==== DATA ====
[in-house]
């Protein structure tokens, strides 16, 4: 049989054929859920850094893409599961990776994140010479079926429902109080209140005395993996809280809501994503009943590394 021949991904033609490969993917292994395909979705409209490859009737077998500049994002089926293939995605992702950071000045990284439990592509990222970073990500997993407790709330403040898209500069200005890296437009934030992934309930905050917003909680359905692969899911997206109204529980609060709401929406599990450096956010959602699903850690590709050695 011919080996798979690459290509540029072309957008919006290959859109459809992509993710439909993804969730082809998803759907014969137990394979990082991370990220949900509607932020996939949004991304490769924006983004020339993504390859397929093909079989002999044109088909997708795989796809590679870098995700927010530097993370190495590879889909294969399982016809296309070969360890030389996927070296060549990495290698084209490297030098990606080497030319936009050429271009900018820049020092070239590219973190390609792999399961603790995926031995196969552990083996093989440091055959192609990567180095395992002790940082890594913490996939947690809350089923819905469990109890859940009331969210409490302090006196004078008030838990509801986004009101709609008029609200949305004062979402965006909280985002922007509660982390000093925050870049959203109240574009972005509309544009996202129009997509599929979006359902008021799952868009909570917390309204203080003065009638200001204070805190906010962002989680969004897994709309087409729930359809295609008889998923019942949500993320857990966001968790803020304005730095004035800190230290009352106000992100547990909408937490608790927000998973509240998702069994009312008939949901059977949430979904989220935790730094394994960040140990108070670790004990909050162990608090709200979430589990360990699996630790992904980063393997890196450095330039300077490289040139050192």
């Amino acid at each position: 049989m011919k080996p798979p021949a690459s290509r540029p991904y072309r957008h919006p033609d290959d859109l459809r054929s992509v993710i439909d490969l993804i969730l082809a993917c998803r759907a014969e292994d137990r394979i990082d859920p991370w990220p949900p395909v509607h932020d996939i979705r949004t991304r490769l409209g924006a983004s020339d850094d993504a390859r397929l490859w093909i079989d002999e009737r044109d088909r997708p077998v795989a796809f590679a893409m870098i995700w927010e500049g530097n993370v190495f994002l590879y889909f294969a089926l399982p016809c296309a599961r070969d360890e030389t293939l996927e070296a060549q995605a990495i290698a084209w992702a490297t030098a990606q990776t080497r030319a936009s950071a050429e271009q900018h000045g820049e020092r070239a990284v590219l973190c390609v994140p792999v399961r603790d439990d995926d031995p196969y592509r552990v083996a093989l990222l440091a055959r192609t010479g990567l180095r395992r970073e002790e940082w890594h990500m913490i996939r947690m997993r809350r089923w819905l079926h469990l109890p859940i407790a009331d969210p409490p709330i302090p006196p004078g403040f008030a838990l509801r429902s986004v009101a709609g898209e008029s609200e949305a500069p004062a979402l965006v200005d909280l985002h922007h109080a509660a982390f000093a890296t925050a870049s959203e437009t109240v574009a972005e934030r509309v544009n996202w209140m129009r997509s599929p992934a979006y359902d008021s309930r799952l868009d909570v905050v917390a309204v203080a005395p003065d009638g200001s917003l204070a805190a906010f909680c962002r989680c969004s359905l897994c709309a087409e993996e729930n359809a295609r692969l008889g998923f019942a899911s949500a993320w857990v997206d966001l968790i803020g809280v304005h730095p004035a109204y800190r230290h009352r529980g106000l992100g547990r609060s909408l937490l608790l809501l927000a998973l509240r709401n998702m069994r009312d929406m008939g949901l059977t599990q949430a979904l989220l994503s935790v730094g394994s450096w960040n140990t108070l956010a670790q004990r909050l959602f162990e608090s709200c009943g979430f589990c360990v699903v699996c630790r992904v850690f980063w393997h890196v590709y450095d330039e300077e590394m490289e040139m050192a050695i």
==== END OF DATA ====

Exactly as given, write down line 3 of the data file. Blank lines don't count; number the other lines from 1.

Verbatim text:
């Amino acid at each position: 049989m011919k080996p798979p021949a690459s290509r540029p991904y072309r957008h919006p033609d290959d859109l459809r054929s992509v993710i439909d490969l993804i969730l082809a993917c998803r759907a014969e292994d137990r394979i990082d859920p991370w990220p949900p395909v509607h932020d996939i979705r949004t991304r490769l409209g924006a983004s020339d850094d993504a390859r397929l490859w093909i079989d002999e009737r044109d088909r997708p077998v795989a796809f590679a893409m870098i995700w927010e500049g530097n993370v190495f994002l590879y889909f294969a089926l399982p016809c296309a599961r070969d360890e030389t293939l996927e070296a060549q995605a990495i290698a084209w992702a490297t030098a990606q990776t080497r030319a936009s950071a050429e271009q900018h000045g820049e020092r070239a990284v590219l973190c390609v994140p792999v399961r603790d439990d995926d031995p196969y592509r552990v083996a093989l990222l440091a055959r192609t010479g990567l180095r395992r970073e002790e940082w890594h990500m913490i996939r947690m997993r809350r089923w819905l079926h469990l109890p859940i407790a009331d969210p409490p709330i302090p006196p004078g403040f008030a838990l509801r429902s986004v009101a709609g898209e008029s609200e949305a500069p004062a979402l965006v200005d909280l985002h922007h109080a509660a982390f000093a890296t925050a870049s959203e437009t109240v574009a972005e934030r509309v544009n996202w209140m129009r997509s599929p992934a979006y359902d008021s309930r799952l868009d909570v905050v917390a309204v203080a005395p003065d009638g200001s917003l204070a805190a906010f909680c962002r989680c969004s359905l897994c709309a087409e993996e729930n359809a295609r692969l008889g998923f019942a899911s949500a993320w857990v997206d966001l968790i803020g809280v304005h730095p004035a109204y800190r230290h009352r529980g106000l992100g547990r609060s909408l937490l608790l809501l927000a998973l509240r709401n998702m069994r009312d929406m008939g949901l059977t599990q949430a979904l989220l994503s935790v730094g394994s450096w960040n140990t108070l956010a670790q004990r909050l959602f162990e608090s709200c009943g979430f589990c360990v699903v699996c630790r992904v850690f980063w393997h890196v590709y450095d330039e300077e590394m490289e040139m050192a050695i």